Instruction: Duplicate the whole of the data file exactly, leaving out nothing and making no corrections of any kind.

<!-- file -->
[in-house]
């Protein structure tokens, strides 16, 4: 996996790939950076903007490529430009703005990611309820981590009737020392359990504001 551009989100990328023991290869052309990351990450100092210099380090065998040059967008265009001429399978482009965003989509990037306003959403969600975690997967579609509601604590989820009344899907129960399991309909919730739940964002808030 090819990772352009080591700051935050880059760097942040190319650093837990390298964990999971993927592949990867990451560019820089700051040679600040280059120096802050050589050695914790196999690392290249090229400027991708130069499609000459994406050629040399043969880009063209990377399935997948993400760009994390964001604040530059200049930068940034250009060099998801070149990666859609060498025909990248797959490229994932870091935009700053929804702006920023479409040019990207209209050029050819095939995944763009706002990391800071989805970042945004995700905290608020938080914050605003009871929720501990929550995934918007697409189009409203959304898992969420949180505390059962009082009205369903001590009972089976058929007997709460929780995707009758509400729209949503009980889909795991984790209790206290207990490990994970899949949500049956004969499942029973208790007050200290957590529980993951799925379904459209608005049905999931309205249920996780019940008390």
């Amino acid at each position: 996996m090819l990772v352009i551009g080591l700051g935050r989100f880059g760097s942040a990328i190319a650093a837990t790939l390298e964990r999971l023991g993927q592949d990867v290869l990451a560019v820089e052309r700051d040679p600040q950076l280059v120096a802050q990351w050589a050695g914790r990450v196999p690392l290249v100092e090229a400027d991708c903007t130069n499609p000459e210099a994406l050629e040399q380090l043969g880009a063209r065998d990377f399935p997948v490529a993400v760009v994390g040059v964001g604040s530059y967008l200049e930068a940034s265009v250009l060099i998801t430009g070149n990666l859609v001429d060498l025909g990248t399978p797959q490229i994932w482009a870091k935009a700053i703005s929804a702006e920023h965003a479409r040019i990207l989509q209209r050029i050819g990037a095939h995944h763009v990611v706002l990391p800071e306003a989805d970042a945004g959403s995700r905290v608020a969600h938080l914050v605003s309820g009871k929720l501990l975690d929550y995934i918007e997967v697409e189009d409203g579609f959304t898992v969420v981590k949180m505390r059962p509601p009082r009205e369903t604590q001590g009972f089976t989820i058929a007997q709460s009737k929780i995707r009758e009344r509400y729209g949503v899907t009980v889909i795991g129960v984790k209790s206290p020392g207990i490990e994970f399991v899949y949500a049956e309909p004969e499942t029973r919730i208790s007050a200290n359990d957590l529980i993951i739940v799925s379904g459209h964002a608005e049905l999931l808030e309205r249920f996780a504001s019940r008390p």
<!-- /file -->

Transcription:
[in-house]
């Protein structure tokens, strides 16, 4: 996996790939950076903007490529430009703005990611309820981590009737020392359990504001 551009989100990328023991290869052309990351990450100092210099380090065998040059967008265009001429399978482009965003989509990037306003959403969600975690997967579609509601604590989820009344899907129960399991309909919730739940964002808030 090819990772352009080591700051935050880059760097942040190319650093837990390298964990999971993927592949990867990451560019820089700051040679600040280059120096802050050589050695914790196999690392290249090229400027991708130069499609000459994406050629040399043969880009063209990377399935997948993400760009994390964001604040530059200049930068940034250009060099998801070149990666859609060498025909990248797959490229994932870091935009700053929804702006920023479409040019990207209209050029050819095939995944763009706002990391800071989805970042945004995700905290608020938080914050605003009871929720501990929550995934918007697409189009409203959304898992969420949180505390059962009082009205369903001590009972089976058929007997709460929780995707009758509400729209949503009980889909795991984790209790206290207990490990994970899949949500049956004969499942029973208790007050200290957590529980993951799925379904459209608005049905999931309205249920996780019940008390």
């Amino acid at each position: 996996m090819l990772v352009i551009g080591l700051g935050r989100f880059g760097s942040a990328i190319a650093a837990t790939l390298e964990r999971l023991g993927q592949d990867v290869l990451a560019v820089e052309r700051d040679p600040q950076l280059v120096a802050q990351w050589a050695g914790r990450v196999p690392l290249v100092e090229a400027d991708c903007t130069n499609p000459e210099a994406l050629e040399q380090l043969g880009a063209r065998d990377f399935p997948v490529a993400v760009v994390g040059v964001g604040s530059y967008l200049e930068a940034s265009v250009l060099i998801t430009g070149n990666l859609v001429d060498l025909g990248t399978p797959q490229i994932w482009a870091k935009a700053i703005s929804a702006e920023h965003a479409r040019i990207l989509q209209r050029i050819g990037a095939h995944h763009v990611v706002l990391p800071e306003a989805d970042a945004g959403s995700r905290v608020a969600h938080l914050v605003s309820g009871k929720l501990l975690d929550y995934i918007e997967v697409e189009d409203g579609f959304t898992v969420v981590k949180m505390r059962p509601p009082r009205e369903t604590q001590g009972f089976t989820i058929a007997q709460s009737k929780i995707r009758e009344r509400y729209g949503v899907t009980v889909i795991g129960v984790k209790s206290p020392g207990i490990e994970f399991v899949y949500a049956e309909p004969e499942t029973r919730i208790s007050a200290n359990d957590l529980i993951i739940v799925s379904g459209h964002a608005e049905l999931l808030e309205r249920f996780a504001s019940r008390p």